In mankind’s war against a touch-sensitive nanoscopic virus, the soldiers wear scrubs and the war machines dispense hand sanitisers, sterilise hospitals and public spaces, report people breaking stay-at-home orders, or tell if you have come in contact with an infected person. Savvy. But do we have machines and technology to tame an advancing army of mutating, multiplying rogues—like Raktabija the asura who had a clone from each drop of his blood that fell on the ground? Not yet. We are not used to such wars—since that Stone Age giant learnt to strap a sharp flint onto his spear, we trained our brain to build tools to massacre our own species. We never created a missile to slay itty bitty bugs that have killed more humans than all the wars combined. Maybe we will find a revolutionary cure eventually. Until then, we are at the mercy of our evolutionary immune system and the sneaky police drones hovering above our rooftops or by our balconies, checking if we are socially distanced adequately. Don’t be startled if you hear a whirr of propellers and a siren blast. Woop woop, wooooooohhhh! They got you (out and about without a mask).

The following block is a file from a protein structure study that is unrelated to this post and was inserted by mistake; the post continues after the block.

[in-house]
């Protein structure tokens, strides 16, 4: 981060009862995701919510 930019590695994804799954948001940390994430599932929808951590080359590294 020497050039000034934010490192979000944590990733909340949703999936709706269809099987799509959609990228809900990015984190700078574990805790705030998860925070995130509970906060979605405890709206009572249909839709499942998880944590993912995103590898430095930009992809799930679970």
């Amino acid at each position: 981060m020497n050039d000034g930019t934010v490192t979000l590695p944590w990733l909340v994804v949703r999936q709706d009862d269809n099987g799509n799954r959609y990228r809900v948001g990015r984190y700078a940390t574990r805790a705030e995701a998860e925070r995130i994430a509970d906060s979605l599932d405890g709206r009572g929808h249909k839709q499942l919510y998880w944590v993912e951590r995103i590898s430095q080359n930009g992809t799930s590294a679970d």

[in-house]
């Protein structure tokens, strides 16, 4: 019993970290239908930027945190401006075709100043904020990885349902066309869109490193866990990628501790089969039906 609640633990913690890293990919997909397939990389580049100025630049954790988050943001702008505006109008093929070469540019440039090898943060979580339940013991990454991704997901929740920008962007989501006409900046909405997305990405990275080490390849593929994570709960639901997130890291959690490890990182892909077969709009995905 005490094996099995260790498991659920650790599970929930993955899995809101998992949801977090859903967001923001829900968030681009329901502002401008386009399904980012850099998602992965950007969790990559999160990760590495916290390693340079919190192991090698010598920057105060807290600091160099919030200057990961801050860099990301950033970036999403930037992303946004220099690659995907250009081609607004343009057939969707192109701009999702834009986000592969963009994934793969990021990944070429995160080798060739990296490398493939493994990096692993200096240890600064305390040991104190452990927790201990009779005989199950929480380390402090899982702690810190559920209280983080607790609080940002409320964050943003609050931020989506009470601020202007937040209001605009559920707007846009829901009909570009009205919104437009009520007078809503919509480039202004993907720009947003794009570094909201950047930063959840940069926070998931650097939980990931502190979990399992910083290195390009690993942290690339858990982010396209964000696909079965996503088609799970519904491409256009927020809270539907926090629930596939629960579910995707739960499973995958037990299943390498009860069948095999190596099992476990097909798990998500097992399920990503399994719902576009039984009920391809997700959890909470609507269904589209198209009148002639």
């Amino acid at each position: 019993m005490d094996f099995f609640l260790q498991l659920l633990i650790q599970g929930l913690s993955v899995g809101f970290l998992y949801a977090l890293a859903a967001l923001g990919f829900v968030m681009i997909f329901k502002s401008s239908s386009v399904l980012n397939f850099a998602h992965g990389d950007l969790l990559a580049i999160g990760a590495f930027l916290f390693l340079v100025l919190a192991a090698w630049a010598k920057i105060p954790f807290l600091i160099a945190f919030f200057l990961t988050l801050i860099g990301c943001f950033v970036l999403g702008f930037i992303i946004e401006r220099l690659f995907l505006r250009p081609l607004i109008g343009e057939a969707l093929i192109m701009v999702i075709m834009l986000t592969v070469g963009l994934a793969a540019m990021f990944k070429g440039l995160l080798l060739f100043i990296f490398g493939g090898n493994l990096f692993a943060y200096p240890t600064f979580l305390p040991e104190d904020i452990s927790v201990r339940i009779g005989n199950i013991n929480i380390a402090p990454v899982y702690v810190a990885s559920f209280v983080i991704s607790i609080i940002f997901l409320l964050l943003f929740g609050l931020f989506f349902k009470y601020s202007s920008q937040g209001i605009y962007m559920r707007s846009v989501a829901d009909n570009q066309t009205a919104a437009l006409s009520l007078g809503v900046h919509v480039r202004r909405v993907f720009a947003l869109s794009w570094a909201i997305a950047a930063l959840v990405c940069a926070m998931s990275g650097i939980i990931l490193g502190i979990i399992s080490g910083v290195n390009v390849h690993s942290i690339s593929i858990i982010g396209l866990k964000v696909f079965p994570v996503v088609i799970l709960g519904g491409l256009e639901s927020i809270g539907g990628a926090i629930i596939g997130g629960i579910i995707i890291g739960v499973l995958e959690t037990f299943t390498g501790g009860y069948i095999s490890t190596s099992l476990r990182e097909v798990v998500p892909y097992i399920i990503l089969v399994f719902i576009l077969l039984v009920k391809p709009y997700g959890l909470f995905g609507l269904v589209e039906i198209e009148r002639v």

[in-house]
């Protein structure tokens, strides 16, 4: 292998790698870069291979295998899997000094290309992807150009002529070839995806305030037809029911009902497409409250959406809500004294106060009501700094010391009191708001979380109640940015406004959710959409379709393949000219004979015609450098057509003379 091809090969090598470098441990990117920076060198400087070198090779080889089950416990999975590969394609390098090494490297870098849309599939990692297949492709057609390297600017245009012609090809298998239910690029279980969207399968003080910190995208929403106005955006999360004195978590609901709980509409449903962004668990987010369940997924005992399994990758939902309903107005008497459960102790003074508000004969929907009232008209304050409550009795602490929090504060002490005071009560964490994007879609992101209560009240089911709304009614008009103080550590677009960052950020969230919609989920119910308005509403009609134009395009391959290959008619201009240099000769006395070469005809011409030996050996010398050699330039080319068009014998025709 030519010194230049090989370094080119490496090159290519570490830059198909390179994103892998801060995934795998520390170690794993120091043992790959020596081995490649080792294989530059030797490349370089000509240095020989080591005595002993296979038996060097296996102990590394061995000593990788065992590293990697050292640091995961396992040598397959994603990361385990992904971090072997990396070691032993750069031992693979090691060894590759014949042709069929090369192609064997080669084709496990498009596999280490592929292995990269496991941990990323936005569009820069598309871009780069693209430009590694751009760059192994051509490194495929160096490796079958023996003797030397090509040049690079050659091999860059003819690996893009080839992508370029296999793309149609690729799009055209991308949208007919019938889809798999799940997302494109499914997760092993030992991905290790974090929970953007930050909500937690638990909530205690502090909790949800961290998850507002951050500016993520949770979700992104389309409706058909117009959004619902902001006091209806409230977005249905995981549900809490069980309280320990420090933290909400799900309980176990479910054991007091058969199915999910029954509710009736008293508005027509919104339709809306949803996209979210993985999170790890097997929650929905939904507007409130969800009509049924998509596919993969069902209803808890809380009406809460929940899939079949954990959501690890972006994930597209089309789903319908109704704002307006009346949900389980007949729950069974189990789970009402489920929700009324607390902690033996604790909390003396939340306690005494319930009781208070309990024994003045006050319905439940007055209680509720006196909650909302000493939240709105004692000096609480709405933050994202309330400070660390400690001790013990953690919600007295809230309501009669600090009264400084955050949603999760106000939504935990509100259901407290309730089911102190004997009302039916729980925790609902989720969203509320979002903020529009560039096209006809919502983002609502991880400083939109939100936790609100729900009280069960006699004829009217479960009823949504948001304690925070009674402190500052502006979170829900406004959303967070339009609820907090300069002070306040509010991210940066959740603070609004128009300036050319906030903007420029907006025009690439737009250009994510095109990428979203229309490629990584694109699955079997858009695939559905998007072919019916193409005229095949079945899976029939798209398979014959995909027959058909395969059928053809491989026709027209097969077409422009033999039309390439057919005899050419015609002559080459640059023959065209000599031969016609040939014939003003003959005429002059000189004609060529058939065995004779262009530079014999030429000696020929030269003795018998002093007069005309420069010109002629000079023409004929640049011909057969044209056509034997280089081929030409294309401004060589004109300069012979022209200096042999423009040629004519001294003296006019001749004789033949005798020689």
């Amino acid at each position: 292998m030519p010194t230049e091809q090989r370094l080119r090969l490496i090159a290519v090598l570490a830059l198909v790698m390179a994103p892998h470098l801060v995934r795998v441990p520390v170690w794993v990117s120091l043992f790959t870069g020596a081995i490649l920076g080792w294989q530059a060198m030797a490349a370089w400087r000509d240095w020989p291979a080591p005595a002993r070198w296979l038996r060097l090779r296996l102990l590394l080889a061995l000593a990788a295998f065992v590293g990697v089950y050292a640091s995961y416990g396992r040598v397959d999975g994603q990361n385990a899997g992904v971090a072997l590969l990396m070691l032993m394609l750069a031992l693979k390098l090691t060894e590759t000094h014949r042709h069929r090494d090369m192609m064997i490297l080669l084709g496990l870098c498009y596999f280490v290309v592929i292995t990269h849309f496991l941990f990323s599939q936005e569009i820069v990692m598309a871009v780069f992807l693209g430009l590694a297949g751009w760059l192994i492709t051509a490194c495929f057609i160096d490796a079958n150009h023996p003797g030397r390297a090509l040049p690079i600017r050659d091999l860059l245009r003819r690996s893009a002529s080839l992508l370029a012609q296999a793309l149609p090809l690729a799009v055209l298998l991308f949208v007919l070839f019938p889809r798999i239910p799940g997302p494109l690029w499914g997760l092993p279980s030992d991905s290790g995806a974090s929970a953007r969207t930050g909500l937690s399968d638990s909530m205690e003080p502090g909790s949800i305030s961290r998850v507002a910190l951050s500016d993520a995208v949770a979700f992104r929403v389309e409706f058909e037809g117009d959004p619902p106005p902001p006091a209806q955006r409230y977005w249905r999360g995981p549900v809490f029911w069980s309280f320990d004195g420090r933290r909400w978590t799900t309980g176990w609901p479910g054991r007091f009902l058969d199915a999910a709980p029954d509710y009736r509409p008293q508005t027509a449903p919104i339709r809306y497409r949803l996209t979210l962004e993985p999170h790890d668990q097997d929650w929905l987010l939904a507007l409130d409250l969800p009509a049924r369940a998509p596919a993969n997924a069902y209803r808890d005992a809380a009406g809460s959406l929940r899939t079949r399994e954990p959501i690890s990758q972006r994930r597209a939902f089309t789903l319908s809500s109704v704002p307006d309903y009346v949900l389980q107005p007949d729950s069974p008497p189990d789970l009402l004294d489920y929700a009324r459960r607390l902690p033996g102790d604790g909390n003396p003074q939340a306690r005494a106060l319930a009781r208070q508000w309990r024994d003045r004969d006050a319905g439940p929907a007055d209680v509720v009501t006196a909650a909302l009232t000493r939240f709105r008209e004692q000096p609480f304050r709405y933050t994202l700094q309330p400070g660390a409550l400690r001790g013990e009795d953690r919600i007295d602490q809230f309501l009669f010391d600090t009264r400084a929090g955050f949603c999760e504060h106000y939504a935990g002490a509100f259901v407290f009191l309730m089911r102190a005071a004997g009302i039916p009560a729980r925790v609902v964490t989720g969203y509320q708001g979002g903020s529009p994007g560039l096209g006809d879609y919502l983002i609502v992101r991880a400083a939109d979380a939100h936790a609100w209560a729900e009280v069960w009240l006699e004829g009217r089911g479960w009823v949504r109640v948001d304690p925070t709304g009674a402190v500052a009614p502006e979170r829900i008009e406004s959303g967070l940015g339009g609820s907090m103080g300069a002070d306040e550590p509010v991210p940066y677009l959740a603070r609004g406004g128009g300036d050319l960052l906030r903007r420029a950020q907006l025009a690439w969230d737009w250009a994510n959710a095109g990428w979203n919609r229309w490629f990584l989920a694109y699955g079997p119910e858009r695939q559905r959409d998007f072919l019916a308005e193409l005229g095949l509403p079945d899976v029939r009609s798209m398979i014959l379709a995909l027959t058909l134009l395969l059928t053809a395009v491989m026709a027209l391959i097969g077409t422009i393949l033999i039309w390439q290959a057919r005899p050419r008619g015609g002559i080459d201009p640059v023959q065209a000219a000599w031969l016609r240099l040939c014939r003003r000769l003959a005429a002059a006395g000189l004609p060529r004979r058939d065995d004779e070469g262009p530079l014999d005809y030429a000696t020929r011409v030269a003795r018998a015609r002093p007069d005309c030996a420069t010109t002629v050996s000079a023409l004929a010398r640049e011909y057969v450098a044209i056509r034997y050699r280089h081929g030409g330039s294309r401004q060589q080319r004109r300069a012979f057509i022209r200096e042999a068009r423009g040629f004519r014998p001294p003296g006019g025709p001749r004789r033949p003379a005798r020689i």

Yet, as history points out, humans adapt and adopt new tools as the war progresses. Who thought an unmanned flying object—Garuda, a drone—would disinfect the alleys of ancient Banaras, where purification of the soul presides over life, death and paan spits. Garuda’s first assignment was spraying disinfectants on a coronavirus hotspot in Madanpura, a heavily populated locality. It removed any need to deploy a civic worker for the job and expose him to infection. Similar janitor drones—which we saw with mouths agape on widely shared WhatsApp videos from China in the early days of the pandemic—are on duty in most major cities and towns in India. The eagle Guruda, god Vishnu’s steed, is finding flight deep south too, minus the ‘a’. Kochi startup AI Aerial Dynamics has created the unmanned ‘Garud’ that can monitor body temperature, supply essentials and mist-spray disinfectants.